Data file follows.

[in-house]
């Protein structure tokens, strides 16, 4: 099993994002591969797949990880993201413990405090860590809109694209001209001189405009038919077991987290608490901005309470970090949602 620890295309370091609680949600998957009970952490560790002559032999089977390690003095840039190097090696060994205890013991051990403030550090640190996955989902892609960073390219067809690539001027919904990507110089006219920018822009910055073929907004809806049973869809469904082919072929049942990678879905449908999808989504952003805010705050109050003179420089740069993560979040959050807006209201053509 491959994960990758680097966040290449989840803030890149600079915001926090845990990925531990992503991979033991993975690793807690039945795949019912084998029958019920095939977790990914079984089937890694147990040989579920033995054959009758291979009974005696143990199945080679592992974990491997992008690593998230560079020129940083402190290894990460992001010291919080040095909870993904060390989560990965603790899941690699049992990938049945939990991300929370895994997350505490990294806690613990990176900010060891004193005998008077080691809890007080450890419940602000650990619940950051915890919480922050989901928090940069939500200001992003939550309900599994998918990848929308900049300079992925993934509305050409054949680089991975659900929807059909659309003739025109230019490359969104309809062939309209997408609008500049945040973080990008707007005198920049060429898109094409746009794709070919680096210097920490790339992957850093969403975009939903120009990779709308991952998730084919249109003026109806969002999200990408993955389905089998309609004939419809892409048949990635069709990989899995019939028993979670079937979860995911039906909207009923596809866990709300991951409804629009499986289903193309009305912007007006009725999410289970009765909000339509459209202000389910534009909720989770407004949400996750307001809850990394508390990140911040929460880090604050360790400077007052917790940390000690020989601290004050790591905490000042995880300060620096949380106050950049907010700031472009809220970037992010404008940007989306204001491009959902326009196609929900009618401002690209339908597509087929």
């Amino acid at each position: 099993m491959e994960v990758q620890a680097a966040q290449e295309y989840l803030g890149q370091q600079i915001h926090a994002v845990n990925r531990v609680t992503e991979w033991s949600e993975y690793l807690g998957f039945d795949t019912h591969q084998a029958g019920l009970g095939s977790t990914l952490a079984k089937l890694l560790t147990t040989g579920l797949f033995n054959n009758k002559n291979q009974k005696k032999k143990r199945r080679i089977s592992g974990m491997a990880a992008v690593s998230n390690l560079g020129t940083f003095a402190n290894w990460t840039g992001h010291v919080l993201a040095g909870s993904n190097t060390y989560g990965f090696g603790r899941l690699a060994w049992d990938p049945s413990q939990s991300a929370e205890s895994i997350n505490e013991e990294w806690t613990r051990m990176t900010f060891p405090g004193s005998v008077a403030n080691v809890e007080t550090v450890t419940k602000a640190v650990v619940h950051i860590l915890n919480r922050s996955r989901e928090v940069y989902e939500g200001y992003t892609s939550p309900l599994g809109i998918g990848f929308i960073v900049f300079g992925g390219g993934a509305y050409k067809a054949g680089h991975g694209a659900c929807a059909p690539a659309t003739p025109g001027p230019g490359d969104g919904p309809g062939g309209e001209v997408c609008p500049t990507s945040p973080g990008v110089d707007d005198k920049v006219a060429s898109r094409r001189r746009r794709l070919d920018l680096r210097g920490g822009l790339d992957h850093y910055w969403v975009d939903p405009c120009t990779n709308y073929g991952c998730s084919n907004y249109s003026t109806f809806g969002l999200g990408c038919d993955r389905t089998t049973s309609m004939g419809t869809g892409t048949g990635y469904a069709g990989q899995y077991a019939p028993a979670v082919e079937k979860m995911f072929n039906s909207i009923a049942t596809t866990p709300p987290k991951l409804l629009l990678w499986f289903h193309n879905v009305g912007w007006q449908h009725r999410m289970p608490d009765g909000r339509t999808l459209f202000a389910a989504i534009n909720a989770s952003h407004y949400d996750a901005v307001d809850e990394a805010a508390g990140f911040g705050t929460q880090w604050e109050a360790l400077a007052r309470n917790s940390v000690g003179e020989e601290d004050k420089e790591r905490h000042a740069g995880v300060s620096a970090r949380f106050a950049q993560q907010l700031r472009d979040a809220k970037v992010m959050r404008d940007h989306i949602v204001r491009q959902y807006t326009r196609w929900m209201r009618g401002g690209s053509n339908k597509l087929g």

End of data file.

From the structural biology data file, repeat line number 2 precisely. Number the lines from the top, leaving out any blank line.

């Protein structure tokens, strides 16, 4: 099993994002591969797949990880993201413990405090860590809109694209001209001189405009038919077991987290608490901005309470970090949602 620890295309370091609680949600998957009970952490560790002559032999089977390690003095840039190097090696060994205890013991051990403030550090640190996955989902892609960073390219067809690539001027919904990507110089006219920018822009910055073929907004809806049973869809469904082919072929049942990678879905449908999808989504952003805010705050109050003179420089740069993560979040959050807006209201053509 491959994960990758680097966040290449989840803030890149600079915001926090845990990925531990992503991979033991993975690793807690039945795949019912084998029958019920095939977790990914079984089937890694147990040989579920033995054959009758291979009974005696143990199945080679592992974990491997992008690593998230560079020129940083402190290894990460992001010291919080040095909870993904060390989560990965603790899941690699049992990938049945939990991300929370895994997350505490990294806690613990990176900010060891004193005998008077080691809890007080450890419940602000650990619940950051915890919480922050989901928090940069939500200001992003939550309900599994998918990848929308900049300079992925993934509305050409054949680089991975659900929807059909659309003739025109230019490359969104309809062939309209997408609008500049945040973080990008707007005198920049060429898109094409746009794709070919680096210097920490790339992957850093969403975009939903120009990779709308991952998730084919249109003026109806969002999200990408993955389905089998309609004939419809892409048949990635069709990989899995019939028993979670079937979860995911039906909207009923596809866990709300991951409804629009499986289903193309009305912007007006009725999410289970009765909000339509459209202000389910534009909720989770407004949400996750307001809850990394508390990140911040929460880090604050360790400077007052917790940390000690020989601290004050790591905490000042995880300060620096949380106050950049907010700031472009809220970037992010404008940007989306204001491009959902326009196609929900009618401002690209339908597509087929």